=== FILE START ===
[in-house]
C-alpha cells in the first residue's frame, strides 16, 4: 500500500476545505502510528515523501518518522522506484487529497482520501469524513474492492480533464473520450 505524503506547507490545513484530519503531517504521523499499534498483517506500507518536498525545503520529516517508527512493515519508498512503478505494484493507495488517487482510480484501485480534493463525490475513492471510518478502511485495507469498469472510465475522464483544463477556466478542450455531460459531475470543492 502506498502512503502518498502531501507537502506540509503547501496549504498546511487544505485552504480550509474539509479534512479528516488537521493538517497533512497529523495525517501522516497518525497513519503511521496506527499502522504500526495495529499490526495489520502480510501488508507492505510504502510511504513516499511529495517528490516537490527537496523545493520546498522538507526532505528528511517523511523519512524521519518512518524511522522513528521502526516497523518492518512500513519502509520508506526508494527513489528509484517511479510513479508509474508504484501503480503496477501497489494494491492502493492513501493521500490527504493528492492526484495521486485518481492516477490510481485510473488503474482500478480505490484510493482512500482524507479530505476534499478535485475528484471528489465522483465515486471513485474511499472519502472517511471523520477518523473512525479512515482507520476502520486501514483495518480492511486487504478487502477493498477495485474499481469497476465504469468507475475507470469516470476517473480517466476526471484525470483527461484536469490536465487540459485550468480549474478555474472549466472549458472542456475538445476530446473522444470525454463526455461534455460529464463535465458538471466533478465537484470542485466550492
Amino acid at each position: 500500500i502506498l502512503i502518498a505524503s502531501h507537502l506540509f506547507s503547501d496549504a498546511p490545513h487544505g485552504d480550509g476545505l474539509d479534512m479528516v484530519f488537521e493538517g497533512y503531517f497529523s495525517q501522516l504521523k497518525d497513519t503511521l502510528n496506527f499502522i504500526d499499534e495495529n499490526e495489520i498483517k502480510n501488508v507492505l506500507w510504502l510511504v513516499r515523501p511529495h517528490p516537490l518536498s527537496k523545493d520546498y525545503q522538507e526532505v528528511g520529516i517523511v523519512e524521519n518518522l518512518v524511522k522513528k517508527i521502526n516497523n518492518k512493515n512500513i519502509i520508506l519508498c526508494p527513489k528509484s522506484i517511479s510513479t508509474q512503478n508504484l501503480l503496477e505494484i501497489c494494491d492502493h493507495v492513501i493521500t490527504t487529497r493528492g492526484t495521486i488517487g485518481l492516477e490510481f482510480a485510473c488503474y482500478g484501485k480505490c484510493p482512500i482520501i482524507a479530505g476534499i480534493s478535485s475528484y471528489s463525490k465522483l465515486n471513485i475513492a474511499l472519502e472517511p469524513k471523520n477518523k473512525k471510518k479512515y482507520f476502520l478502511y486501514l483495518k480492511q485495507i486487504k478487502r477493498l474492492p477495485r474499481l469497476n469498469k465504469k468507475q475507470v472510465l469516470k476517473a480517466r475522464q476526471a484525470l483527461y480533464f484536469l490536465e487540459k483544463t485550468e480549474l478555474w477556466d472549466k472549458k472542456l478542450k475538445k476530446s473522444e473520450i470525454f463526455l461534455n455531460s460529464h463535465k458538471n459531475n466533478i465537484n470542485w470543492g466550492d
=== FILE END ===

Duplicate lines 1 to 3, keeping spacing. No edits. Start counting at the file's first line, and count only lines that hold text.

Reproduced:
[in-house]
C-alpha cells in the first residue's frame, strides 16, 4: 500500500476545505502510528515523501518518522522506484487529497482520501469524513474492492480533464473520450 505524503506547507490545513484530519503531517504521523499499534498483517506500507518536498525545503520529516517508527512493515519508498512503478505494484493507495488517487482510480484501485480534493463525490475513492471510518478502511485495507469498469472510465475522464483544463477556466478542450455531460459531475470543492 502506498502512503502518498502531501507537502506540509503547501496549504498546511487544505485552504480550509474539509479534512479528516488537521493538517497533512497529523495525517501522516497518525497513519503511521496506527499502522504500526495495529499490526495489520502480510501488508507492505510504502510511504513516499511529495517528490516537490527537496523545493520546498522538507526532505528528511517523511523519512524521519518512518524511522522513528521502526516497523518492518512500513519502509520508506526508494527513489528509484517511479510513479508509474508504484501503480503496477501497489494494491492502493492513501493521500490527504493528492492526484495521486485518481492516477490510481485510473488503474482500478480505490484510493482512500482524507479530505476534499478535485475528484471528489465522483465515486471513485474511499472519502472517511471523520477518523473512525479512515482507520476502520486501514483495518480492511486487504478487502477493498477495485474499481469497476465504469468507475475507470469516470476517473480517466476526471484525470483527461484536469490536465487540459485550468480549474478555474472549466472549458472542456475538445476530446473522444470525454463526455461534455460529464463535465458538471466533478465537484470542485466550492
Amino acid at each position: 500500500i502506498l502512503i502518498a505524503s502531501h507537502l506540509f506547507s503547501d496549504a498546511p490545513h487544505g485552504d480550509g476545505l474539509d479534512m479528516v484530519f488537521e493538517g497533512y503531517f497529523s495525517q501522516l504521523k497518525d497513519t503511521l502510528n496506527f499502522i504500526d499499534e495495529n499490526e495489520i498483517k502480510n501488508v507492505l506500507w510504502l510511504v513516499r515523501p511529495h517528490p516537490l518536498s527537496k523545493d520546498y525545503q522538507e526532505v528528511g520529516i517523511v523519512e524521519n518518522l518512518v524511522k522513528k517508527i521502526n516497523n518492518k512493515n512500513i519502509i520508506l519508498c526508494p527513489k528509484s522506484i517511479s510513479t508509474q512503478n508504484l501503480l503496477e505494484i501497489c494494491d492502493h493507495v492513501i493521500t490527504t487529497r493528492g492526484t495521486i488517487g485518481l492516477e490510481f482510480a485510473c488503474y482500478g484501485k480505490c484510493p482512500i482520501i482524507a479530505g476534499i480534493s478535485s475528484y471528489s463525490k465522483l465515486n471513485i475513492a474511499l472519502e472517511p469524513k471523520n477518523k473512525k471510518k479512515y482507520f476502520l478502511y486501514l483495518k480492511q485495507i486487504k478487502r477493498l474492492p477495485r474499481l469497476n469498469k465504469k468507475q475507470v472510465l469516470k476517473a480517466r475522464q476526471a484525470l483527461y480533464f484536469l490536465e487540459k483544463t485550468e480549474l478555474w477556466d472549466k472549458k472542456l478542450k475538445k476530446s473522444e473520450i470525454f463526455l461534455n455531460s460529464h463535465k458538471n459531475n466533478i465537484n470542485w470543492g466550492d